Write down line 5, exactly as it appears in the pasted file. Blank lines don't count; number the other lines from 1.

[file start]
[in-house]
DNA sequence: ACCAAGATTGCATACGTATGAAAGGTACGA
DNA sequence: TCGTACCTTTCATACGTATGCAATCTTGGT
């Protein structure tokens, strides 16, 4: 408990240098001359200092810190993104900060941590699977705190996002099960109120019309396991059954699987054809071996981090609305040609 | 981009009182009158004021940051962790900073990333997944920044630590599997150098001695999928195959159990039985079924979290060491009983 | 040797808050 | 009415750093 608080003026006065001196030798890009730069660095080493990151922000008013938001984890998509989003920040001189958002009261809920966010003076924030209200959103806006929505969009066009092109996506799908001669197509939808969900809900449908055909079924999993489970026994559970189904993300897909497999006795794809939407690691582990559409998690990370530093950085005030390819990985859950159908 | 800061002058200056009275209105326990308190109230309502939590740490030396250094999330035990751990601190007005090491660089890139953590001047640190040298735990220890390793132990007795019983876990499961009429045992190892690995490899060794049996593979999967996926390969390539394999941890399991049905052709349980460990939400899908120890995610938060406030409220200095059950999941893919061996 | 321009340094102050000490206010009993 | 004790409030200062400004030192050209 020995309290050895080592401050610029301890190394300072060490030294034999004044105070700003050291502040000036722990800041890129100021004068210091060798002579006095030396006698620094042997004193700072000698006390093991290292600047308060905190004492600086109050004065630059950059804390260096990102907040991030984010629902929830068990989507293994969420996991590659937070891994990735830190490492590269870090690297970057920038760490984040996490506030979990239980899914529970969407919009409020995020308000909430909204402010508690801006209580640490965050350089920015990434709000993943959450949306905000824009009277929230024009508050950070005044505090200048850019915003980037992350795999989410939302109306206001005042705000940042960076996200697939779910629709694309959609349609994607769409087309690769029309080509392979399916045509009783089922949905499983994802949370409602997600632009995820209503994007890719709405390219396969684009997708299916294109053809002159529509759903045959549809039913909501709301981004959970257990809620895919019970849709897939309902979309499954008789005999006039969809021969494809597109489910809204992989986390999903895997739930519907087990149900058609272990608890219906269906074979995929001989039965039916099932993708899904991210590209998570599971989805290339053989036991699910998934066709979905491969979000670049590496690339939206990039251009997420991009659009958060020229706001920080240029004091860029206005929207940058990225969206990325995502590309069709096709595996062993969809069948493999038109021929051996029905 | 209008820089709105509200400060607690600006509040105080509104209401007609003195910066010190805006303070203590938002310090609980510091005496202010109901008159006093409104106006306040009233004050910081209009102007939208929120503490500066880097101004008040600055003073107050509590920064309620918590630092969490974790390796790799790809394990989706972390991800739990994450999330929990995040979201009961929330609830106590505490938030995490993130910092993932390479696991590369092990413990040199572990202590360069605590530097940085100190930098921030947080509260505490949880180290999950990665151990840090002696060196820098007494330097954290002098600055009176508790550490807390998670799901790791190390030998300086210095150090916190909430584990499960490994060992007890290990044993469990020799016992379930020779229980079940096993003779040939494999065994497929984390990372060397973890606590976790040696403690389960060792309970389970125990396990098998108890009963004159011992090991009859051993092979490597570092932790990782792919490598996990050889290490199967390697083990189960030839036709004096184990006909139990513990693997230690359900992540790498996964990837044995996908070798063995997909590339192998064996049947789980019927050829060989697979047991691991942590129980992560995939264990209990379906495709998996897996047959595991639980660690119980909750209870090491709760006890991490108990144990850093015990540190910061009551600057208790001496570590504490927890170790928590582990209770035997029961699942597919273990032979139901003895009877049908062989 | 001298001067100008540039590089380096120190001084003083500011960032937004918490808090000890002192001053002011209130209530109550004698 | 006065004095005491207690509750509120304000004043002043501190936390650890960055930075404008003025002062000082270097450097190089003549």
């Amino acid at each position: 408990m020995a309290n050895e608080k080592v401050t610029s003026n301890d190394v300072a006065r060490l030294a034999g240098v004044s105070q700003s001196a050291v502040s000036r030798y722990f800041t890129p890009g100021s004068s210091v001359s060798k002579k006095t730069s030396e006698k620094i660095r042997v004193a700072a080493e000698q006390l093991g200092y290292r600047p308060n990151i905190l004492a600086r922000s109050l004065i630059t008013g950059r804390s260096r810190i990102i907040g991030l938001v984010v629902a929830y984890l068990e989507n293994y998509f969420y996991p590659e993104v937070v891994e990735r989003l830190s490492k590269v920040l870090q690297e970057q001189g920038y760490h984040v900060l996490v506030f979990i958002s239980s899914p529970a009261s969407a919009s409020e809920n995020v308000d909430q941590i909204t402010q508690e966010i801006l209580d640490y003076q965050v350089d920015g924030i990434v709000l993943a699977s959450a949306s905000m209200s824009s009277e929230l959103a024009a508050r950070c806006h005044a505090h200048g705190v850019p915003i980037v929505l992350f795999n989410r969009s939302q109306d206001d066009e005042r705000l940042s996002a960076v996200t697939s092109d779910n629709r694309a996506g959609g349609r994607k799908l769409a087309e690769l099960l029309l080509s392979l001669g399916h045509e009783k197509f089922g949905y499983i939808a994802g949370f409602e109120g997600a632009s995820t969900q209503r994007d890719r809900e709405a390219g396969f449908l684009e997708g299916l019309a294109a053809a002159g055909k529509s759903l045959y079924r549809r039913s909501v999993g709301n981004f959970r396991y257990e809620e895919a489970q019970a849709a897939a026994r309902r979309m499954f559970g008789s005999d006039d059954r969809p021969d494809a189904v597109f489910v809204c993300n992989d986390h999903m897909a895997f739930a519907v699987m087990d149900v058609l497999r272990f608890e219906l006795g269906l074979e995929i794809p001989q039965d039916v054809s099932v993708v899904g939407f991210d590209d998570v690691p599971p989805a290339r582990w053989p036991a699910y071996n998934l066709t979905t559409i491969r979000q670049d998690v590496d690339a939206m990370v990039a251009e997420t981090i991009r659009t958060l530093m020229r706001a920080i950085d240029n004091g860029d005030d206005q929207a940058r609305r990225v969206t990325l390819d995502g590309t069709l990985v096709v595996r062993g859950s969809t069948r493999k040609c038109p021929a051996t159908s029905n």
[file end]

């Amino acid at each position: 408990m020995a309290n050895e608080k080592v401050t610029s003026n301890d190394v300072a006065r060490l030294a034999g240098v004044s105070q700003s001196a050291v502040s000036r030798y722990f800041t890129p890009g100021s004068s210091v001359s060798k002579k006095t730069s030396e006698k620094i660095r042997v004193a700072a080493e000698q006390l093991g200092y290292r600047p308060n990151i905190l004492a600086r922000s109050l004065i630059t008013g950059r804390s260096r810190i990102i907040g991030l938001v984010v629902a929830y984890l068990e989507n293994y998509f969420y996991p590659e993104v937070v891994e990735r989003l830190s490492k590269v920040l870090q690297e970057q001189g920038y760490h984040v900060l996490v506030f979990i958002s239980s899914p529970a009261s969407a919009s409020e809920n995020v308000d909430q941590i909204t402010q508690e966010i801006l209580d640490y003076q965050v350089d920015g924030i990434v709000l993943a699977s959450a949306s905000m209200s824009s009277e929230l959103a024009a508050r950070c806006h005044a505090h200048g705190v850019p915003i980037v929505l992350f795999n989410r969009s939302q109306d206001d066009e005042r705000l940042s996002a960076v996200t697939s092109d779910n629709r694309a996506g959609g349609r994607k799908l769409a087309e690769l099960l029309l080509s392979l001669g399916h045509e009783k197509f089922g949905y499983i939808a994802g949370f409602e109120g997600a632009s995820t969900q209503r994007d890719r809900e709405a390219g396969f449908l684009e997708g299916l019309a294109a053809a002159g055909k529509s759903l045959y079924r549809r039913s909501v999993g709301n981004f959970r396991y257990e809620e895919a489970q019970a849709a897939a026994r309902r979309m499954f559970g008789s005999d006039d059954r969809p021969d494809a189904v597109f489910v809204c993300n992989d986390h999903m897909a895997f739930a519907v699987m087990d149900v058609l497999r272990f608890e219906l006795g269906l074979e995929i794809p001989q039965d039916v054809s099932v993708v899904g939407f991210d590209d998570v690691p599971p989805a290339r582990w053989p036991a699910y071996n998934l066709t979905t559409i491969r979000q670049d998690v590496d690339a939206m990370v990039a251009e997420t981090i991009r659009t958060l530093m020229r706001a920080i950085d240029n004091g860029d005030d206005q929207a940058r609305r990225v969206t990325l390819d995502g590309t069709l990985v096709v595996r062993g859950s969809t069948r493999k040609c038109p021929a051996t159908s029905n």